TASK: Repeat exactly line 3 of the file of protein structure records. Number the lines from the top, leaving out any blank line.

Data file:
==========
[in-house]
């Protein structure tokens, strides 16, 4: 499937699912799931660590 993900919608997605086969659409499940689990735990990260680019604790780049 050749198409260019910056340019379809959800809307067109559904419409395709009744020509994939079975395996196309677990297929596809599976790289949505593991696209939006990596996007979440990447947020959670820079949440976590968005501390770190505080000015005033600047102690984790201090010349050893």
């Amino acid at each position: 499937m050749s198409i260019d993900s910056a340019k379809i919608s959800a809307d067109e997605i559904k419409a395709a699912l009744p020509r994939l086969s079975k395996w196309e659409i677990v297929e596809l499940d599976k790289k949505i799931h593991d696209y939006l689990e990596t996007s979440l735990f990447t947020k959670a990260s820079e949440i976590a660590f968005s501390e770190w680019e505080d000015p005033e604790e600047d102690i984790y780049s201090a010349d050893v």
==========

């Amino acid at each position: 499937m050749s198409i260019d993900s910056a340019k379809i919608s959800a809307d067109e997605i559904k419409a395709a699912l009744p020509r994939l086969s079975k395996w196309e659409i677990v297929e596809l499940d599976k790289k949505i799931h593991d696209y939006l689990e990596t996007s979440l735990f990447t947020k959670a990260s820079e949440i976590a660590f968005s501390e770190w680019e505080d000015p005033e604790e600047d102690i984790y780049s201090a010349d050893v």